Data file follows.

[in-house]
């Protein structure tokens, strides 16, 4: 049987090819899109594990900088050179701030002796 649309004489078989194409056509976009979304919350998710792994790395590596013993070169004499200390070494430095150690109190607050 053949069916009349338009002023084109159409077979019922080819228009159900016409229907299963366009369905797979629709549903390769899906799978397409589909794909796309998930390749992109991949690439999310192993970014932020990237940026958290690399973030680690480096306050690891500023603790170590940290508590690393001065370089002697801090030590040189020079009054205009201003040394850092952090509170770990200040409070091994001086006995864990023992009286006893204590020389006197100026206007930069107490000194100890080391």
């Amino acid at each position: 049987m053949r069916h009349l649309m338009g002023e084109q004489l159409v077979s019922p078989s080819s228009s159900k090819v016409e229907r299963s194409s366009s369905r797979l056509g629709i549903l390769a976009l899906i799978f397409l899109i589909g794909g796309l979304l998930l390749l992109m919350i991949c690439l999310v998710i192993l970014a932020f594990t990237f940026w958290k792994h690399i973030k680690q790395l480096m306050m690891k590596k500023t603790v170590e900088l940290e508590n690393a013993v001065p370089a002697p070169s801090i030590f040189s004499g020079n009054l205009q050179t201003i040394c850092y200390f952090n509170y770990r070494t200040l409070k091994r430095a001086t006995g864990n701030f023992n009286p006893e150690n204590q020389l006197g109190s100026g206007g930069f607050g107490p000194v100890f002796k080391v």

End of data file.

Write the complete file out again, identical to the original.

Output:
[in-house]
């Protein structure tokens, strides 16, 4: 049987090819899109594990900088050179701030002796 649309004489078989194409056509976009979304919350998710792994790395590596013993070169004499200390070494430095150690109190607050 053949069916009349338009002023084109159409077979019922080819228009159900016409229907299963366009369905797979629709549903390769899906799978397409589909794909796309998930390749992109991949690439999310192993970014932020990237940026958290690399973030680690480096306050690891500023603790170590940290508590690393001065370089002697801090030590040189020079009054205009201003040394850092952090509170770990200040409070091994001086006995864990023992009286006893204590020389006197100026206007930069107490000194100890080391």
């Amino acid at each position: 049987m053949r069916h009349l649309m338009g002023e084109q004489l159409v077979s019922p078989s080819s228009s159900k090819v016409e229907r299963s194409s366009s369905r797979l056509g629709i549903l390769a976009l899906i799978f397409l899109i589909g794909g796309l979304l998930l390749l992109m919350i991949c690439l999310v998710i192993l970014a932020f594990t990237f940026w958290k792994h690399i973030k680690q790395l480096m306050m690891k590596k500023t603790v170590e900088l940290e508590n690393a013993v001065p370089a002697p070169s801090i030590f040189s004499g020079n009054l205009q050179t201003i040394c850092y200390f952090n509170y770990r070494t200040l409070k091994r430095a001086t006995g864990n701030f023992n009286p006893e150690n204590q020389l006197g109190s100026g206007g930069f607050g107490p000194v100890f002796k080391v």